FLOATING NUCLEAR PLANTS: WHAT COULD GO WRONG? - The Star-Ledger's Ted Sherman: "Long before the tsunami that led to a devastating meltdown at Japan's Fukushima Daiichi power station 2011, before the 1986 disaster in Ukraine at Chernobyl and the 1979 accident at Three Mile Island in Pennsylvania, the largest electric utility in New Jersey literally saw its future on the horizon - a few miles off the coast of Atlantic City to be exact."

STUDY: FOSSIL FUELS CONTRIBUTE TO SOUTHWEST 'HOTSPOT' - POLITICO's Elana Schor: Natural gas and coal production are significant contributors to a methane "hotspot" over the Four Corners region of New Mexico and Colorado, NASA reported [Monday] in a long-awaited study. [federal PRO]

'RANGE ANXIETY' IN ELECTRIC VEHICLES EASING - The Washington Post's Chris Mooney: "Even as electric vehicles appear to be growing in popularity - witness the stunning sales for Tesla's Model 3 earlier this year - there remains a persistent skeptical argument. It's this: We are far from overcoming "range anxiety," which describes the state of fear drivers experience from knowing that their battery could run out of charge and strand them far from a recharging station. Yet a new study published in "Nature Energy" Monday by researchers from MIT and the Santa Fe Institute goes a long way towards addressing this concern."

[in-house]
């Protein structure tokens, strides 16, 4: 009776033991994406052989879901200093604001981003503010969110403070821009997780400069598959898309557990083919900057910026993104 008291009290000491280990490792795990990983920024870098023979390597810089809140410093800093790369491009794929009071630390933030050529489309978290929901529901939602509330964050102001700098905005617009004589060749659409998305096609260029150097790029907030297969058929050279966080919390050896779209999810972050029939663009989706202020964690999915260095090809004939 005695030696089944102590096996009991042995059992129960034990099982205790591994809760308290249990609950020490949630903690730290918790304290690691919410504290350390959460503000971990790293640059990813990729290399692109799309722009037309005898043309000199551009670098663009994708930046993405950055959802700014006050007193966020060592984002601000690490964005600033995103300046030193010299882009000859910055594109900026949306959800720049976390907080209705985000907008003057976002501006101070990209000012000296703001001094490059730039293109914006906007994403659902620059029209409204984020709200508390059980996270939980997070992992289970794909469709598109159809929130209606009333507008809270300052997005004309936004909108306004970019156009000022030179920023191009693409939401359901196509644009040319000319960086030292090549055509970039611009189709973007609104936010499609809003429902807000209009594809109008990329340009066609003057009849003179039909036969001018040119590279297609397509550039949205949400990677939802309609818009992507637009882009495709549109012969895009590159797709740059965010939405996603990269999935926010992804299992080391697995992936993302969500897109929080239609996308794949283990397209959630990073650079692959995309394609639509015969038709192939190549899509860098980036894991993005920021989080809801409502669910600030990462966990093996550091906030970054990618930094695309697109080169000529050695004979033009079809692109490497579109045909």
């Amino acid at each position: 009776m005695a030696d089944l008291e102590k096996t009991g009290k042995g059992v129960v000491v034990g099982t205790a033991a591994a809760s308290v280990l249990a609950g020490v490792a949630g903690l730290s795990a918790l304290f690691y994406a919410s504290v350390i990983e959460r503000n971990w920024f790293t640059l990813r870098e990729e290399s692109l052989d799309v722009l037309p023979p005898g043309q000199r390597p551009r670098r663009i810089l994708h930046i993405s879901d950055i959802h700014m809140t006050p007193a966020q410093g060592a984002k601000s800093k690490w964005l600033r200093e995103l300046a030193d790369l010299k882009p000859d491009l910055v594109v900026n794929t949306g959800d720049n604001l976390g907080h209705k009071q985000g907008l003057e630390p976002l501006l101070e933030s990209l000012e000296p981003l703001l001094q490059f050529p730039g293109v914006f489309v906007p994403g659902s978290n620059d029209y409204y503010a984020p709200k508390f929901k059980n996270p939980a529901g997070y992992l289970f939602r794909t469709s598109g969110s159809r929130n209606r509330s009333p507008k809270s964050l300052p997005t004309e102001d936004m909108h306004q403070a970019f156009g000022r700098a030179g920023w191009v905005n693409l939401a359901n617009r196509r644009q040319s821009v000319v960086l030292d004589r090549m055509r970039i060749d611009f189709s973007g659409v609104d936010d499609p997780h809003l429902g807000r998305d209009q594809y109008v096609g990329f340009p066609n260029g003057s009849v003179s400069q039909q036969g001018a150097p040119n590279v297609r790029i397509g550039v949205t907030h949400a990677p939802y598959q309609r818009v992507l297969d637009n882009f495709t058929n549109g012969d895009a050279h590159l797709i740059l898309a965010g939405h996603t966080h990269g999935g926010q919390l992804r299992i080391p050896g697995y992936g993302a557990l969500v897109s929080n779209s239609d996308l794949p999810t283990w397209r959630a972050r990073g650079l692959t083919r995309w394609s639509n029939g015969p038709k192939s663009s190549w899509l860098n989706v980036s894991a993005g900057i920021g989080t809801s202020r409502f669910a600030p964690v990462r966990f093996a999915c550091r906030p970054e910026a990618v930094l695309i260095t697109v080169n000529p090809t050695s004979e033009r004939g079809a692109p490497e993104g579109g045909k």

BURNING PEAT BOGS INCREASES CLIMATE THREATS - The New York Times' Henry Fountain: "A relatively small amount of peat is mined to burn as fuel, to improve backyard gardens or to add smokiness to Scotch. But most of it stays where it is, and because it accumulates carbon over such a long time, it contains more carbon than is in all the world's trees and plants, and nearly as much as the atmosphere does."

AMERICA'S GASOLINE WINDFALL - The Wall Street Journal's Justin Lahart: "Americans are saving a bundle on gasoline this summer. Unlike their last pump-price windfall, this time they might actually be willing to spend it."


--Oil settled at a one-month high Monday as investors continue to hope there will be a cut in production, The Wall Street Journal reports.

--Natural gas gained a little Monday on general market bonhomie, but a glut persists, the Journal reports.

** A message from the Independent Power Producers of New York: Don't miss our panel exploring how electric system reliability can be maintained as New York State transitions to policy choices that would change the diversity of our electricity supply! Hear from Karen Moreau of the American Petroleum Institute, Anne Reynolds of Alliance for Clean Energy New York, Jackson Morris of the National Resource Defense Council, and Denise Sheehan of the New York Battery and Energy Storage Technology Consortium. Our conference will also feature a panel examining the pros and cons of capacity market constructs of New York's neighboring regions. IPPNY conferences regularly attract well over 100 energy industry executives, policy makers and members of the financial and legal communities. To make sure you are part of the discussion, Register Today! **